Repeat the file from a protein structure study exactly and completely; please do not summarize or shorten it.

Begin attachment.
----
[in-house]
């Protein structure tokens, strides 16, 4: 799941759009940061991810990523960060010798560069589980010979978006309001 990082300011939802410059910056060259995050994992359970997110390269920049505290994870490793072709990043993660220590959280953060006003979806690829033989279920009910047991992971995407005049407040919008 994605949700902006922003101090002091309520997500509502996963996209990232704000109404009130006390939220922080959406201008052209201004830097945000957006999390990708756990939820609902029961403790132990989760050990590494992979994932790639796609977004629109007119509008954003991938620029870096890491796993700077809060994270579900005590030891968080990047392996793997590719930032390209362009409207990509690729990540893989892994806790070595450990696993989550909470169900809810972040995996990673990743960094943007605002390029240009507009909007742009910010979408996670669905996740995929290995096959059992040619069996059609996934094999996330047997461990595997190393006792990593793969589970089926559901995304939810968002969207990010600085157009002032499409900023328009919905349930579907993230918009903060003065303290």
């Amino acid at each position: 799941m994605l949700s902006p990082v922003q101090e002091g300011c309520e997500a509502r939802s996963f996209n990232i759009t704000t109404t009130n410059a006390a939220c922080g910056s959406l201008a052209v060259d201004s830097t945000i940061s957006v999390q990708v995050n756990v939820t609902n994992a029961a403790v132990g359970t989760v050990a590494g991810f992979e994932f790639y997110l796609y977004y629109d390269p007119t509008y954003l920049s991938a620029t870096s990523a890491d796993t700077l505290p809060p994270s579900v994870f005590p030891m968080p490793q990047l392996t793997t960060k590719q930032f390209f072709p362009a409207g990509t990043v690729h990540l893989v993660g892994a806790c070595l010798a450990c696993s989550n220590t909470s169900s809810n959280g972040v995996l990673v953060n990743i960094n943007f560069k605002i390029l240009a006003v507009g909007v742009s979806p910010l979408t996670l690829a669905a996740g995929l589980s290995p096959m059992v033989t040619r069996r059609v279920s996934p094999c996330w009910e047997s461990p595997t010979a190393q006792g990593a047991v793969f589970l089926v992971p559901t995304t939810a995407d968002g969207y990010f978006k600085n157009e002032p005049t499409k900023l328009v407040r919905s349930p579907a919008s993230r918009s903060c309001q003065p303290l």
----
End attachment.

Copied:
[in-house]
């Protein structure tokens, strides 16, 4: 799941759009940061991810990523960060010798560069589980010979978006309001 990082300011939802410059910056060259995050994992359970997110390269920049505290994870490793072709990043993660220590959280953060006003979806690829033989279920009910047991992971995407005049407040919008 994605949700902006922003101090002091309520997500509502996963996209990232704000109404009130006390939220922080959406201008052209201004830097945000957006999390990708756990939820609902029961403790132990989760050990590494992979994932790639796609977004629109007119509008954003991938620029870096890491796993700077809060994270579900005590030891968080990047392996793997590719930032390209362009409207990509690729990540893989892994806790070595450990696993989550909470169900809810972040995996990673990743960094943007605002390029240009507009909007742009910010979408996670669905996740995929290995096959059992040619069996059609996934094999996330047997461990595997190393006792990593793969589970089926559901995304939810968002969207990010600085157009002032499409900023328009919905349930579907993230918009903060003065303290």
């Amino acid at each position: 799941m994605l949700s902006p990082v922003q101090e002091g300011c309520e997500a509502r939802s996963f996209n990232i759009t704000t109404t009130n410059a006390a939220c922080g910056s959406l201008a052209v060259d201004s830097t945000i940061s957006v999390q990708v995050n756990v939820t609902n994992a029961a403790v132990g359970t989760v050990a590494g991810f992979e994932f790639y997110l796609y977004y629109d390269p007119t509008y954003l920049s991938a620029t870096s990523a890491d796993t700077l505290p809060p994270s579900v994870f005590p030891m968080p490793q990047l392996t793997t960060k590719q930032f390209f072709p362009a409207g990509t990043v690729h990540l893989v993660g892994a806790c070595l010798a450990c696993s989550n220590t909470s169900s809810n959280g972040v995996l990673v953060n990743i960094n943007f560069k605002i390029l240009a006003v507009g909007v742009s979806p910010l979408t996670l690829a669905a996740g995929l589980s290995p096959m059992v033989t040619r069996r059609v279920s996934p094999c996330w009910e047997s461990p595997t010979a190393q006792g990593a047991v793969f589970l089926v992971p559901t995304t939810a995407d968002g969207y990010f978006k600085n157009e002032p005049t499409k900023l328009v407040r919905s349930p579907a919008s993230r918009s903060c309001q003065p303290l």